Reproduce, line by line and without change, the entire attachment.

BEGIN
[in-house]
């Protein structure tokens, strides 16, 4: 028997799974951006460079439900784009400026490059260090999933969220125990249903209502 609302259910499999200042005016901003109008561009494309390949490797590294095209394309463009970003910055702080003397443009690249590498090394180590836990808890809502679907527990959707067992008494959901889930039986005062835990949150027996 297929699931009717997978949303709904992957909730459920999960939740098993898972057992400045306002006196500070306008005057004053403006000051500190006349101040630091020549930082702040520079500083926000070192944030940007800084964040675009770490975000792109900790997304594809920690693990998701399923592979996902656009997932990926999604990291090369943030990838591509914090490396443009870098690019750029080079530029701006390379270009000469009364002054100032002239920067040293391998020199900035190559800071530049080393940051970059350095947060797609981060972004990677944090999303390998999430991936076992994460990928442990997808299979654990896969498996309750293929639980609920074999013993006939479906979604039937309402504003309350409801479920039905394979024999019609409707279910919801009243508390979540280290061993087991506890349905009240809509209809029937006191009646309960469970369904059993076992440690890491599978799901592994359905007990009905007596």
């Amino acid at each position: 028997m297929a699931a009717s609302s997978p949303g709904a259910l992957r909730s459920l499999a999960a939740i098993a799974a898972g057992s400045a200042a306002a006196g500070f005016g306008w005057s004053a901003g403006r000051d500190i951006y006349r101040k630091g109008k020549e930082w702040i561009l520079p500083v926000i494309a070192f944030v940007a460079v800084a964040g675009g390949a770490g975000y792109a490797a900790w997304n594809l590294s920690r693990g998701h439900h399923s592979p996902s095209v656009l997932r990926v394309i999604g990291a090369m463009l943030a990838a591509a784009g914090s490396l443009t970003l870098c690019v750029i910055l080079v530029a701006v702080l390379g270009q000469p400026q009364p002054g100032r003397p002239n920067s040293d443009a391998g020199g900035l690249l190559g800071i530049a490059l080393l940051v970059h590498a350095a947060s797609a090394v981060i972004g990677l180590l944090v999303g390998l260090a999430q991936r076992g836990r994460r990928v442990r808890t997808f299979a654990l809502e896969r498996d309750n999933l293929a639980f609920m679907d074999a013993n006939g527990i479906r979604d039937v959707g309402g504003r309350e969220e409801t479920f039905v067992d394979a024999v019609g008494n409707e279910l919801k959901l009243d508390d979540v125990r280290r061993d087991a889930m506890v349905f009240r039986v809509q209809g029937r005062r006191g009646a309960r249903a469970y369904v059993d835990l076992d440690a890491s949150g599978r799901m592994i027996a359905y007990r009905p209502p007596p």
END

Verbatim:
[in-house]
């Protein structure tokens, strides 16, 4: 028997799974951006460079439900784009400026490059260090999933969220125990249903209502 609302259910499999200042005016901003109008561009494309390949490797590294095209394309463009970003910055702080003397443009690249590498090394180590836990808890809502679907527990959707067992008494959901889930039986005062835990949150027996 297929699931009717997978949303709904992957909730459920999960939740098993898972057992400045306002006196500070306008005057004053403006000051500190006349101040630091020549930082702040520079500083926000070192944030940007800084964040675009770490975000792109900790997304594809920690693990998701399923592979996902656009997932990926999604990291090369943030990838591509914090490396443009870098690019750029080079530029701006390379270009000469009364002054100032002239920067040293391998020199900035190559800071530049080393940051970059350095947060797609981060972004990677944090999303390998999430991936076992994460990928442990997808299979654990896969498996309750293929639980609920074999013993006939479906979604039937309402504003309350409801479920039905394979024999019609409707279910919801009243508390979540280290061993087991506890349905009240809509209809029937006191009646309960469970369904059993076992440690890491599978799901592994359905007990009905007596």
């Amino acid at each position: 028997m297929a699931a009717s609302s997978p949303g709904a259910l992957r909730s459920l499999a999960a939740i098993a799974a898972g057992s400045a200042a306002a006196g500070f005016g306008w005057s004053a901003g403006r000051d500190i951006y006349r101040k630091g109008k020549e930082w702040i561009l520079p500083v926000i494309a070192f944030v940007a460079v800084a964040g675009g390949a770490g975000y792109a490797a900790w997304n594809l590294s920690r693990g998701h439900h399923s592979p996902s095209v656009l997932r990926v394309i999604g990291a090369m463009l943030a990838a591509a784009g914090s490396l443009t970003l870098c690019v750029i910055l080079v530029a701006v702080l390379g270009q000469p400026q009364p002054g100032r003397p002239n920067s040293d443009a391998g020199g900035l690249l190559g800071i530049a490059l080393l940051v970059h590498a350095a947060s797609a090394v981060i972004g990677l180590l944090v999303g390998l260090a999430q991936r076992g836990r994460r990928v442990r808890t997808f299979a654990l809502e896969r498996d309750n999933l293929a639980f609920m679907d074999a013993n006939g527990i479906r979604d039937v959707g309402g504003r309350e969220e409801t479920f039905v067992d394979a024999v019609g008494n409707e279910l919801k959901l009243d508390d979540v125990r280290r061993d087991a889930m506890v349905f009240r039986v809509q209809g029937r005062r006191g009646a309960r249903a469970y369904v059993d835990l076992d440690a890491s949150g599978r799901m592994i027996a359905y007990r009905p209502p007596p």